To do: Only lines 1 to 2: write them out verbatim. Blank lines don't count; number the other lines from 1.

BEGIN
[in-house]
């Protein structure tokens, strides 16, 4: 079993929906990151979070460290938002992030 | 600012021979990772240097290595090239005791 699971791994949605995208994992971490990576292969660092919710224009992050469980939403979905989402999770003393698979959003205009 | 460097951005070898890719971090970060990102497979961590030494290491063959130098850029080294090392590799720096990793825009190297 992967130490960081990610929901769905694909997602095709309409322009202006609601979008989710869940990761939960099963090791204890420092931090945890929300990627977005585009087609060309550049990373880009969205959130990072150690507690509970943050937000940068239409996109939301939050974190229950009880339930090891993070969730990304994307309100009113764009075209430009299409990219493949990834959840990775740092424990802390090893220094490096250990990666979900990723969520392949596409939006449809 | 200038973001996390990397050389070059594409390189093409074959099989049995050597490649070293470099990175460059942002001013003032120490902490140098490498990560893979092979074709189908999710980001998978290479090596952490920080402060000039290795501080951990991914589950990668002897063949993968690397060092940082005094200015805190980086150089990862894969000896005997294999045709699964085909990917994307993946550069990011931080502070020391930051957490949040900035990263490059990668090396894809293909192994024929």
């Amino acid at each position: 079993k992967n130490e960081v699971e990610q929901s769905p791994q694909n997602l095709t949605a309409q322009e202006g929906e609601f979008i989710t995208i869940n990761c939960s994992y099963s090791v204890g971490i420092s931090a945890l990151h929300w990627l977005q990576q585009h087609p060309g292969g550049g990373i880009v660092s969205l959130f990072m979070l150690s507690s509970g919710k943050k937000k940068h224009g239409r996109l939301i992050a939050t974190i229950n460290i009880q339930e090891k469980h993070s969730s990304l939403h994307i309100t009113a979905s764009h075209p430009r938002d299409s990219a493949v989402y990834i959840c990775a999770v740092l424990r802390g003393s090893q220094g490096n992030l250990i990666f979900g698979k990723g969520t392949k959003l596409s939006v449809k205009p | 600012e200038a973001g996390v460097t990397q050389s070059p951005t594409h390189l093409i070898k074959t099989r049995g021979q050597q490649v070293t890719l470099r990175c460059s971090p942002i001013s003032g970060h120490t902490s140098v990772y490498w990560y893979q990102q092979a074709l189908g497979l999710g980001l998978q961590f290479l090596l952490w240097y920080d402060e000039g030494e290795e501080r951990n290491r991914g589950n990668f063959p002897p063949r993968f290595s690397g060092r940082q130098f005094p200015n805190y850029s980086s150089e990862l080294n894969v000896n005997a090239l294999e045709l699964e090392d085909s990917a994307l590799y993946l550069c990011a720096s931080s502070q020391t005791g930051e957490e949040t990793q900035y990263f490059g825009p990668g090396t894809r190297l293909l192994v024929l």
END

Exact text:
[in-house]
């Protein structure tokens, strides 16, 4: 079993929906990151979070460290938002992030 | 600012021979990772240097290595090239005791 699971791994949605995208994992971490990576292969660092919710224009992050469980939403979905989402999770003393698979959003205009 | 460097951005070898890719971090970060990102497979961590030494290491063959130098850029080294090392590799720096990793825009190297 992967130490960081990610929901769905694909997602095709309409322009202006609601979008989710869940990761939960099963090791204890420092931090945890929300990627977005585009087609060309550049990373880009969205959130990072150690507690509970943050937000940068239409996109939301939050974190229950009880339930090891993070969730990304994307309100009113764009075209430009299409990219493949990834959840990775740092424990802390090893220094490096250990990666979900990723969520392949596409939006449809 | 200038973001996390990397050389070059594409390189093409074959099989049995050597490649070293470099990175460059942002001013003032120490902490140098490498990560893979092979074709189908999710980001998978290479090596952490920080402060000039290795501080951990991914589950990668002897063949993968690397060092940082005094200015805190980086150089990862894969000896005997294999045709699964085909990917994307993946550069990011931080502070020391930051957490949040900035990263490059990668090396894809293909192994024929």